- Risk providers: Activate and Deactivate
- Self-registration profiles: Activate
- Sign-on policies: Activate and Deactivate
- Users: Deactivate and reactivate
When your company signs up for an Oracle account and identity domain, Oracle sets up a default administrator for the account. This person will be the first IAM user for your company and will be responsible for initially setting up additional administrators. Your tenancy comes with a group called Administrators, and the default administrator automatically belongs in this group. You can't delete this group, and there must always be at least one user in it.
Your tenancy also automatically has a policy that gives the Administrators group access to all of the Oracle Cloud Infrastructure API operations and all of the cloud resources in your tenancy. You can neither change nor delete this policy. Any other users you put into the Administrators group will have full access to all of the services. This means they can create and manage IAM resources such as groups, policies, and compartments. And they can create and manage cloud resources such as virtual cloud networks (VCNs), instances, block storage volumes, and any other new types of Oracle Cloud Infrastructure resources that become available in the future.
Aside from the default administrator and default policy, you can assign user accounts to predefined administrator roles in order to delegate administrative responsibilities. Administrator roles exist within identity domains. You can assign any user account in an identity domain to one or more administrator roles in that identity domain. While policies give access to compartments and the resources in those compartments, if you use administrator roles, you can grant access to resources without learning policy language or writing and maintaining policies.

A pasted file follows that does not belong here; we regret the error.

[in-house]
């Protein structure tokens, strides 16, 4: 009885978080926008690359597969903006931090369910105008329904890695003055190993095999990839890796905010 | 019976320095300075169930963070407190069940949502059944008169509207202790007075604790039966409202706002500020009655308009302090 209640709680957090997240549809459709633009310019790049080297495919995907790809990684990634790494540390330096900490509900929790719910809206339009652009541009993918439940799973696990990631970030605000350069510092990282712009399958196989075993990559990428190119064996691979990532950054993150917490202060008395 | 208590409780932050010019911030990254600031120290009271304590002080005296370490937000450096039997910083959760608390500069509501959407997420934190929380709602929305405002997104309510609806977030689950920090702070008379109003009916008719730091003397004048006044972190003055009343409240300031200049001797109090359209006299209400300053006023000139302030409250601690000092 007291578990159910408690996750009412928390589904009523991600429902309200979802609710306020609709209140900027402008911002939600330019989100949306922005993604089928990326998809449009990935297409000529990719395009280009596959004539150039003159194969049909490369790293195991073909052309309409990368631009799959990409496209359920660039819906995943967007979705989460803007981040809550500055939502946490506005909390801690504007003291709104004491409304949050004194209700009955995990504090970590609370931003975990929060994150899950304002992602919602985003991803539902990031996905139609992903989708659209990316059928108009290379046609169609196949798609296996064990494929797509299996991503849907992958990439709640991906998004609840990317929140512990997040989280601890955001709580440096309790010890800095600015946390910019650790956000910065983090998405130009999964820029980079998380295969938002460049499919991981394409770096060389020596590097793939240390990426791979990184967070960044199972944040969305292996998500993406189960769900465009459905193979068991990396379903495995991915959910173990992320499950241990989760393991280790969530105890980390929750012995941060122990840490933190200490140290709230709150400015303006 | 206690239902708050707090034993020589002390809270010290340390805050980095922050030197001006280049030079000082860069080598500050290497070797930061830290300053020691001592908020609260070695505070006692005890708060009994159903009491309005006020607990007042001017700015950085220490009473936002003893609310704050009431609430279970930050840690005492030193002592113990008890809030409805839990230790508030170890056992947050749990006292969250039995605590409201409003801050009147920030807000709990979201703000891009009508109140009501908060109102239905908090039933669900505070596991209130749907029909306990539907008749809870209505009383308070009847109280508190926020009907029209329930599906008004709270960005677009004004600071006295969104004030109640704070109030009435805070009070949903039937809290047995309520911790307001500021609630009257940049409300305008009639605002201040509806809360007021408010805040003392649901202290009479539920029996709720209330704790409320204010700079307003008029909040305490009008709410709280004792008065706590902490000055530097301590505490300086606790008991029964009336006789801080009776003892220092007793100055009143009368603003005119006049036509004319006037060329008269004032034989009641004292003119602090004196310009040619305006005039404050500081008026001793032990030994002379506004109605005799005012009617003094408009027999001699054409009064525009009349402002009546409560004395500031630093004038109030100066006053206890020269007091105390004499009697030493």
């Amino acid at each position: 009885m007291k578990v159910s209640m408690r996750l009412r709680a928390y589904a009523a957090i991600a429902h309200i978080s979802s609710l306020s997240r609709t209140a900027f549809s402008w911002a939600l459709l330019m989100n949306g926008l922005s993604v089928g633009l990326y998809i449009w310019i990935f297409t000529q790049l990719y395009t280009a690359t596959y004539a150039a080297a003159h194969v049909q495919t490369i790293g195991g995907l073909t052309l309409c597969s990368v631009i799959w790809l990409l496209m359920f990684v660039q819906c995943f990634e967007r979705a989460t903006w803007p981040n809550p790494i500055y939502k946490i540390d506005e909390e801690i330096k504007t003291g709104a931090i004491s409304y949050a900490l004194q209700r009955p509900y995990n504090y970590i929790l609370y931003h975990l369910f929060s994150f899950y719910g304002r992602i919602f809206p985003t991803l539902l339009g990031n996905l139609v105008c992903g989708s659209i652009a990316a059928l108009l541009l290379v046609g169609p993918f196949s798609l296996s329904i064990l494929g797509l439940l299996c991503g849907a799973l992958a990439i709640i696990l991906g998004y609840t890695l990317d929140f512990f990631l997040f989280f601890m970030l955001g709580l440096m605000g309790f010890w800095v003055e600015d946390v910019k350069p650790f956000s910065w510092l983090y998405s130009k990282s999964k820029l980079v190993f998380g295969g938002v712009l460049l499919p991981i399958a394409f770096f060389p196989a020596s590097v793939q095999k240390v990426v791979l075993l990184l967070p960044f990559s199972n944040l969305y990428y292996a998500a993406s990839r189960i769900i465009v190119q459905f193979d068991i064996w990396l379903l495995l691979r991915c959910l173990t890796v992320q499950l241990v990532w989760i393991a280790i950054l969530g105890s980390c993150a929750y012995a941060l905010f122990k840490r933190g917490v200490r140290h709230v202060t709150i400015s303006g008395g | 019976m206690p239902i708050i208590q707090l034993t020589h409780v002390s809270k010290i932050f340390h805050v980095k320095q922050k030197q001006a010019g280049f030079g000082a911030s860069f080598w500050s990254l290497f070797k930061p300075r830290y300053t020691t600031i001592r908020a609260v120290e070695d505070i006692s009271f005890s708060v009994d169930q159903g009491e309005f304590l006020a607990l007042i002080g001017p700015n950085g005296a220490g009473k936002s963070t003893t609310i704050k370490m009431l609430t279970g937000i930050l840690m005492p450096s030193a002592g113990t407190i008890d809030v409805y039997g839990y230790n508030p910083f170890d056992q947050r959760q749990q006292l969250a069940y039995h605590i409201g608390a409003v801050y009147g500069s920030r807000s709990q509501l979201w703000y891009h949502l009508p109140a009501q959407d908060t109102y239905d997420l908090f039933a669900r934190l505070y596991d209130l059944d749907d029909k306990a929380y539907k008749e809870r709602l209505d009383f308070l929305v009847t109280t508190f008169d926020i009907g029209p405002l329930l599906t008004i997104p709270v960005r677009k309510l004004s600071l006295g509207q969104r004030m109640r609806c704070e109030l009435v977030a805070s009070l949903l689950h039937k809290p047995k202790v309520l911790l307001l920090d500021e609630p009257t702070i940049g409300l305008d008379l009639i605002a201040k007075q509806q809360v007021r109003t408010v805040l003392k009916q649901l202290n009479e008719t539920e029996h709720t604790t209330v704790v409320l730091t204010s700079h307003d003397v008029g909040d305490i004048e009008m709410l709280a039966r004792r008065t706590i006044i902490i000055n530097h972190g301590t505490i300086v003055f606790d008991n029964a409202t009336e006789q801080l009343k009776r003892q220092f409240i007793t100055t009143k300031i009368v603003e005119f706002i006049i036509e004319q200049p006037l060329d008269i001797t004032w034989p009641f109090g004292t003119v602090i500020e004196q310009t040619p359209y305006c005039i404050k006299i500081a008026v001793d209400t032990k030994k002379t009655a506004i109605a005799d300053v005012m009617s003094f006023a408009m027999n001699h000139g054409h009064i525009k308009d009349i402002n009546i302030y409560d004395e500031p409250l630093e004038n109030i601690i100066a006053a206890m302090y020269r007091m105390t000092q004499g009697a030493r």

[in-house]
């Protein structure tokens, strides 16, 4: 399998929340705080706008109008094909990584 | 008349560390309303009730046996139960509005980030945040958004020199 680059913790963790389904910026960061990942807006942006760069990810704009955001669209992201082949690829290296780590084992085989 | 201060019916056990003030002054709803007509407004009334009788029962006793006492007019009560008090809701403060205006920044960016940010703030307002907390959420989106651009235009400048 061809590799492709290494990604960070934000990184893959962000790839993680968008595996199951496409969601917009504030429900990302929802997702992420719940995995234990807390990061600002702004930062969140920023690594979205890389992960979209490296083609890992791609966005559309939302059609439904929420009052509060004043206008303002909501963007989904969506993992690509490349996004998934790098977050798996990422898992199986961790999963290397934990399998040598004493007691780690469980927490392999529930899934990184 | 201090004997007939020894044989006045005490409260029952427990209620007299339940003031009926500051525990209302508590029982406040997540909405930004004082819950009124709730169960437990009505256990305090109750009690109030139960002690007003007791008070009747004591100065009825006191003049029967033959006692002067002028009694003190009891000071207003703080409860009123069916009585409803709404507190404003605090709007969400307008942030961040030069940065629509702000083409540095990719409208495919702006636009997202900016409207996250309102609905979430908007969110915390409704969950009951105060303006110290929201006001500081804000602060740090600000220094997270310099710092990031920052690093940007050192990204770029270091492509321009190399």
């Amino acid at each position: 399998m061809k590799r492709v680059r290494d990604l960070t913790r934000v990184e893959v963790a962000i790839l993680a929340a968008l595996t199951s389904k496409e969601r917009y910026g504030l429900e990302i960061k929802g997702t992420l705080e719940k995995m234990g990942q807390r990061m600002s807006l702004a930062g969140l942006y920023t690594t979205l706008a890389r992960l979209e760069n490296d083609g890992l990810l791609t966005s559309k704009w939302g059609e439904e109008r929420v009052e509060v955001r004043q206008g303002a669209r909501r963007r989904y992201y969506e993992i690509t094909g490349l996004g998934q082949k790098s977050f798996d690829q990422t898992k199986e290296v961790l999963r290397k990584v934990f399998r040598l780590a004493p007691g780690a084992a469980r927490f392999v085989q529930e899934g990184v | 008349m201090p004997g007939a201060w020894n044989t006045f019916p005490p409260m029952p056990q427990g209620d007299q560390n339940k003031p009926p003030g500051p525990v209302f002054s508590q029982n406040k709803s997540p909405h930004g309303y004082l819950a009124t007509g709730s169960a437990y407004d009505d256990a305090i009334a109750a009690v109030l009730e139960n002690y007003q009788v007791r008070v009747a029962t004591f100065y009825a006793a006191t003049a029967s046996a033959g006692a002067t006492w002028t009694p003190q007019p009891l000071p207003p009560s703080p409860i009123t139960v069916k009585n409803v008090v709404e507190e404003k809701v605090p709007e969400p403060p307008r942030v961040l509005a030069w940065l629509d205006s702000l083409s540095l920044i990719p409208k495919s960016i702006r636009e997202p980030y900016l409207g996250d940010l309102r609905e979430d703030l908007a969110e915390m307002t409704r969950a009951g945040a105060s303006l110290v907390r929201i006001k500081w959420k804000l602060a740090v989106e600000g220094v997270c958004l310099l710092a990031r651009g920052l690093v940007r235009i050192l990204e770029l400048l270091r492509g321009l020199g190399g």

Granting a user or a group the identity domain administrator role in the default domain is equivalent to granting them full administrator permissions for the tenancy. This behavior applies to the default domain only. Granting users or groups the identity domain administrator role for domains other than the default domain, grants them full administrator permissions to only that domain. At least one administrator for the identity domain must be granted the identity domain administrator role directly. This is in addition to any identity domain administrator roles granted by group membership.
IAM evaluates policies and administrator roles together when determining whether a user has access to resources and what that user can do with those resources. If the tenancy already relies on policies, you can continue using them. You can even write policies to grant access to specific identity domains. However, Oracle recommends that you start using administrator roles to grant users access to resources in identity domains moving forward.